# Equations of Motion

1. Nov 19, 2015

### Zondrina

1. The problem statement, all variables and given/known data

Find the analogous electrical circuit for the following mass spring damper system.

2. Relevant equations

3. The attempt at a solution

I am rusty with writing equations of motion. I wanted to see if someone could check my work.

Looking at the diagram, there are three equations to write. Also there should be a third displacement variable, call it $x_3$, between $k_3$ and $b$. Assume down is positive.

For mass $m_1$:

$$m_1x'' = -k_1x_1 + k_2(x_2 - x_1) + k_3(x_3 - x_1) + b(x_2' - x_3') + p(t)$$

For mass $m_2$:

$$m_2x'' = -k_2(x_2 - x_1) - b(x_2' - x_3') - k_3(x_3 - x_1)$$

At the node in between the damper and spring:

$$0 = -k_3(x_3 - x_1) + b(x_2' - x_3')$$

Do these look okay?

2. Nov 19, 2015

### Staff: Mentor

You do realize that you can draw an analogous electrical circuit for the mechanical system without writing and solving the differential equations, right?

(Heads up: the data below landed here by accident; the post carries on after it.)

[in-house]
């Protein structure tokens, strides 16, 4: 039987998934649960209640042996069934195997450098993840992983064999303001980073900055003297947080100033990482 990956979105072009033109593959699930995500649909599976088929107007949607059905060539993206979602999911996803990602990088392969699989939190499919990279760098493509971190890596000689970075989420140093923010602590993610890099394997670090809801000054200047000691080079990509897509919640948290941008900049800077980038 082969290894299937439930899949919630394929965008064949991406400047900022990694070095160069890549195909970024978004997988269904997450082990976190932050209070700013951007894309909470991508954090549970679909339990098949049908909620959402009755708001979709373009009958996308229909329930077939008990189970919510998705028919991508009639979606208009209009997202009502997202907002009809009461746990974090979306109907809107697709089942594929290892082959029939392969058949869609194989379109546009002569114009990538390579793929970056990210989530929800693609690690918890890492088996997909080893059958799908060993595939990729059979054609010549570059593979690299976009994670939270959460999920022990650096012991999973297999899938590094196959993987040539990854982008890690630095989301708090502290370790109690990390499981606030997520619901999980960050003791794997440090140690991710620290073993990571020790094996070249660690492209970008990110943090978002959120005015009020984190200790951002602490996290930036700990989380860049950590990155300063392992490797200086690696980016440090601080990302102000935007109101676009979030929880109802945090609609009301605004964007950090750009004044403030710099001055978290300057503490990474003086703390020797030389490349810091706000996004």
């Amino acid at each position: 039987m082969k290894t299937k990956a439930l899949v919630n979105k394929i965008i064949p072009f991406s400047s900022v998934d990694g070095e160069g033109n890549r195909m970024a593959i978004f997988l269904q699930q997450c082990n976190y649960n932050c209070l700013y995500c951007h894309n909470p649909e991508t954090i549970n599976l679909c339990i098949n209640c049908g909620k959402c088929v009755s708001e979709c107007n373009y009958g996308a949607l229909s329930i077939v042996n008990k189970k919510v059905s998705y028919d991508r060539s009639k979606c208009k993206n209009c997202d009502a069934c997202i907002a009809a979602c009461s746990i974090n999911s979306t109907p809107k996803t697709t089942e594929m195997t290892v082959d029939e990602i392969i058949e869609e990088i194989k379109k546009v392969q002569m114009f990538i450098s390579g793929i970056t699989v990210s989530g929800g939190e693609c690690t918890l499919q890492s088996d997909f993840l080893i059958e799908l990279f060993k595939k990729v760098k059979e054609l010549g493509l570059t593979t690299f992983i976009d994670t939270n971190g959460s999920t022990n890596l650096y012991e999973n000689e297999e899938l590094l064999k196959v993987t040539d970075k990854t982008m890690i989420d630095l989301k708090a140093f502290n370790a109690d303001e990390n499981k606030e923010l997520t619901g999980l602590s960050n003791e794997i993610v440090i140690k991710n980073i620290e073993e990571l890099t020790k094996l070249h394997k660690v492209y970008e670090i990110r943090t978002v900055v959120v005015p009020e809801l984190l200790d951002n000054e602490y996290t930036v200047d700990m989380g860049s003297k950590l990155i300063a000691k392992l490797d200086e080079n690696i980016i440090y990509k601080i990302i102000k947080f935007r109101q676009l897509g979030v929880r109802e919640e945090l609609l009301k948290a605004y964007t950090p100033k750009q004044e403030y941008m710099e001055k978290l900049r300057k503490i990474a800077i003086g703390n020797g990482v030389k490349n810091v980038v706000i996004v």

3. Nov 20, 2015

### Zondrina

Yes this is possible, but I was hoping to understand how to write the equations of motion anyway. It would be nice to know how to write them for a more complicated system, so I would still like to know if I've done that properly.

I'll give your idea a try though. Here is my attempt:

The battery on the far right corresponds to $p(t)$.

4. Nov 20, 2015

### Staff: Mentor

Yes, your figure looks okay to me. You've chosen the Force ⇒ Voltage paradigm. You could also have used the Force ⇒ Current paradigm where masses become capacitors rather than inductors.

For your equations, at a glance they look fine except I don't see where you've accounted for gravity acting on the masses.

5. Nov 20, 2015

### Zondrina

Okay.

Yeah I find this weird because in my textbook they never seem to account for the force of gravity on a mass.

They compensate for this by making a substitution like so:

6. Nov 20, 2015

### Staff: Mentor

Ah, I see. Yes, that substitution works and makes the math simpler. Of course, to match the model's predicted position to a real-world position one would need to know the equilibrium position's offset in real-world coordinates.